There are two different companies in the city I dance in. I have friends in the company I’m not part of, and their Nutcracker is this weekend. Since I didn’t have rehearsal yesterday, I got me a ticket to see them dance. 😊
I found out that if there are two seats directly center, and you only want one of them, they won’t sell it to you. Instead, I got one at the end of an aisle. The seat row are super small, making having an end help with my knees. Because clearly I’m 87.
I ended up sitting by the family of one of the company members, specifically by her Grandpa. He was a nice man, and didn’t talk much. We joked a bit at the beginning. I offered to switch seats or rows since they’ll family was split between two rows, but they had it three on one row and three on the other, so it was okay. I introduced myself to grandpa, and the show began.
I had a few friends in the first scene as party parents, so it was really fun to get to see them have such a great time.
When they brought out the boxes with the dolls, I faintly hear a voice say something. Then I hear from next to me, “darlin’, that’s my granddaughter.” He had the biggest smile on his face.
She has beautiful feet and perfectly hyperextended legs and did a really great job of the role. He told me how her feet have been raw for weeks and of all the long rehearsals she’s done every day. He was so proud.
As her part ended and the show went on, I found myself choked up a bit as I realized I sat next to someone’s grandpa, watching proudly as his granddaughter danced. My Grandpa was a stoic old war veteran, often saying cold or hurtful things without batting an eye. I remember him making me cry as a child. But I also remember how proud it made him that I danced. He lived in Kansas and didn’t get to see me often, but he made it down for a recital, and anytime we went up to visit, he would ask me if I was doing that toe dancing. He’d call me twinkle toes. He passed away my junior year of high school. I was his unspoken favorite granddaughter, and I didn’t get to go to his funeral because of exams. I often wonder what he’d think of me now. I was pulled out of ballet as a kid before I could get pointe shoes, but he’d still ask me about it. When I got older and thought of things I wanted to accomplish before I die, I realized how badly I wanted to actually do “toe dancing.” The “twinkle toe” stuff that somehow bonded my grandpa and me. So I started classes, got shoes two years later, and here I am still dancing. I wonder what he’d think about it. If he’d be able to come down and watch, if they’d have to drag him or if he’d want to go. If he’d lean over to the stranger next to him in the audience and say, “darlin’, that ones my granddaughter.”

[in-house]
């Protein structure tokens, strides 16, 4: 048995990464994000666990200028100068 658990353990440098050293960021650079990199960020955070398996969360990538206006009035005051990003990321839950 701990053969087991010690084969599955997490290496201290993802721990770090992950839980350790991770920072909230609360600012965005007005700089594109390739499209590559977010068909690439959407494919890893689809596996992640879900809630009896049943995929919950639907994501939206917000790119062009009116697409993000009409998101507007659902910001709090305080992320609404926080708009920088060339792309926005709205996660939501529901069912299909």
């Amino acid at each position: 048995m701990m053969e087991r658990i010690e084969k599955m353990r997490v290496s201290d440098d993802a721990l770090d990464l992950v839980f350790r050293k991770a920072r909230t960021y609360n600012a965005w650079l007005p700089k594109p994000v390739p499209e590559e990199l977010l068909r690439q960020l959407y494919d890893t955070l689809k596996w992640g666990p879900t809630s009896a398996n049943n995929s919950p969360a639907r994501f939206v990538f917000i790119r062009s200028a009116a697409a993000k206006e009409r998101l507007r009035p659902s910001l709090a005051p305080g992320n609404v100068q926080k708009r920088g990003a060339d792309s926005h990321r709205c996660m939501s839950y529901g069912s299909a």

Holidays make me feel lots of things. A lot of times they’re a struggle for me. I find ways to get through anyway, but it doesn’t make it easy, really. Having the friends I’ve made that are like family to me has become more invaluable than words can really express. My grandpa may not be here, and I may not have any special part, I may hardly even be seen in the crowd of other dancers, but I know I have people who love me, even if I’m just me. My dad is coming to see me, which means more than I can say. He couldn’t care less about ballet, but he cares about me more than the pain of sitting through an endless ballet he’s seen more times than he’s cared to and that he wouldn’t go to if I wasn’t in it. But I am. So he does. And he does so gladly.
These little things really make a world of difference. So if you’re out there feeling like your life doesn’t matter much, just remember that the little bits of kindness you extend means more than you’ll ever realize.
And as I have Nutcracker music playing and popping on my record player as I type this out, I can’t help but think of my grandpa, and how he would feel seeing me doing all this at my “old” age.
There’s magic in the ballet. And I’m honored to get to be a part of it in my small way. I love getting to witness it and support my friends and all their hard work. I love having this thing that bonds us in ways we wouldn’t have had we not danced. I love the world this opens me up to.
I’m so grateful.
(Proud of you all! Great show last night! You’ll be beautiful snowflakes tonight!)
Started ballet late October of 2011 at the age of 23.
Began pointe training late August of 2013.